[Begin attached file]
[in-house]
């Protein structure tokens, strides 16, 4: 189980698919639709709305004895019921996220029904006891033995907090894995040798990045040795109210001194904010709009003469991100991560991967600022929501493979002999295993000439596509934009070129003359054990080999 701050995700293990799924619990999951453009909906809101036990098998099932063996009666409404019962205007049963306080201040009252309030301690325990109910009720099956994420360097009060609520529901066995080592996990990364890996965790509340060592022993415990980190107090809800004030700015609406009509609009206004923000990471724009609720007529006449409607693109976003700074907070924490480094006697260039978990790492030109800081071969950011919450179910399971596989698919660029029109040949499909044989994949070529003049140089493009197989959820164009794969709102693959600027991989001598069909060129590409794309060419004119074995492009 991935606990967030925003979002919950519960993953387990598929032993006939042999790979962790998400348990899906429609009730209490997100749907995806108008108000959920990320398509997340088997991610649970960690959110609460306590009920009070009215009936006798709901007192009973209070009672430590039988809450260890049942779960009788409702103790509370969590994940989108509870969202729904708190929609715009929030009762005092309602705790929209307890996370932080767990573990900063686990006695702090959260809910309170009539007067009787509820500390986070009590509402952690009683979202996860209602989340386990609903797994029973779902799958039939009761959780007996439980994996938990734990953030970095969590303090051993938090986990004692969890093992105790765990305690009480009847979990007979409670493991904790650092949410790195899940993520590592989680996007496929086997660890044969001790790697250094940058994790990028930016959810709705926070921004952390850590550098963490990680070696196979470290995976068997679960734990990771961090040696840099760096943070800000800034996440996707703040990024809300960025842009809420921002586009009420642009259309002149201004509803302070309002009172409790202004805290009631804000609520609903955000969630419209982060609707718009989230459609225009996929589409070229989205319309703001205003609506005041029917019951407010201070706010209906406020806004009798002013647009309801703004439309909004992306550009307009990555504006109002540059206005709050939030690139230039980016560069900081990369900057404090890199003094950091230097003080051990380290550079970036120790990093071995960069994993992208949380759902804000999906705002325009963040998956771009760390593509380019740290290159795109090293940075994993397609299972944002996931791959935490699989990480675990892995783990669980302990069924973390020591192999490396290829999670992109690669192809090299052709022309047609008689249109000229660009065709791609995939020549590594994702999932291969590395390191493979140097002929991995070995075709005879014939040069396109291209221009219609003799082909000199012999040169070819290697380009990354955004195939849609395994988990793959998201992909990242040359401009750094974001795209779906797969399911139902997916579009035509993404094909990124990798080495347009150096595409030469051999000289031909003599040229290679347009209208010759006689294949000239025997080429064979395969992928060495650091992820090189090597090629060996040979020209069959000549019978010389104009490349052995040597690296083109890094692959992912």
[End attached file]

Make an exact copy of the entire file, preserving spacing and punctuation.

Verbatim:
[in-house]
């Protein structure tokens, strides 16, 4: 189980698919639709709305004895019921996220029904006891033995907090894995040798990045040795109210001194904010709009003469991100991560991967600022929501493979002999295993000439596509934009070129003359054990080999 701050995700293990799924619990999951453009909906809101036990098998099932063996009666409404019962205007049963306080201040009252309030301690325990109910009720099956994420360097009060609520529901066995080592996990990364890996965790509340060592022993415990980190107090809800004030700015609406009509609009206004923000990471724009609720007529006449409607693109976003700074907070924490480094006697260039978990790492030109800081071969950011919450179910399971596989698919660029029109040949499909044989994949070529003049140089493009197989959820164009794969709102693959600027991989001598069909060129590409794309060419004119074995492009 991935606990967030925003979002919950519960993953387990598929032993006939042999790979962790998400348990899906429609009730209490997100749907995806108008108000959920990320398509997340088997991610649970960690959110609460306590009920009070009215009936006798709901007192009973209070009672430590039988809450260890049942779960009788409702103790509370969590994940989108509870969202729904708190929609715009929030009762005092309602705790929209307890996370932080767990573990900063686990006695702090959260809910309170009539007067009787509820500390986070009590509402952690009683979202996860209602989340386990609903797994029973779902799958039939009761959780007996439980994996938990734990953030970095969590303090051993938090986990004692969890093992105790765990305690009480009847979990007979409670493991904790650092949410790195899940993520590592989680996007496929086997660890044969001790790697250094940058994790990028930016959810709705926070921004952390850590550098963490990680070696196979470290995976068997679960734990990771961090040696840099760096943070800000800034996440996707703040990024809300960025842009809420921002586009009420642009259309002149201004509803302070309002009172409790202004805290009631804000609520609903955000969630419209982060609707718009989230459609225009996929589409070229989205319309703001205003609506005041029917019951407010201070706010209906406020806004009798002013647009309801703004439309909004992306550009307009990555504006109002540059206005709050939030690139230039980016560069900081990369900057404090890199003094950091230097003080051990380290550079970036120790990093071995960069994993992208949380759902804000999906705002325009963040998956771009760390593509380019740290290159795109090293940075994993397609299972944002996931791959935490699989990480675990892995783990669980302990069924973390020591192999490396290829999670992109690669192809090299052709022309047609008689249109000229660009065709791609995939020549590594994702999932291969590395390191493979140097002929991995070995075709005879014939040069396109291209221009219609003799082909000199012999040169070819290697380009990354955004195939849609395994988990793959998201992909990242040359401009750094974001795209779906797969399911139902997916579009035509993404094909990124990798080495347009150096595409030469051999000289031909003599040229290679347009209208010759006689294949000239025997080429064979395969992928060495650091992820090189090597090629060996040979020209069959000549019978010389104009490349052995040597690296083109890094692959992912």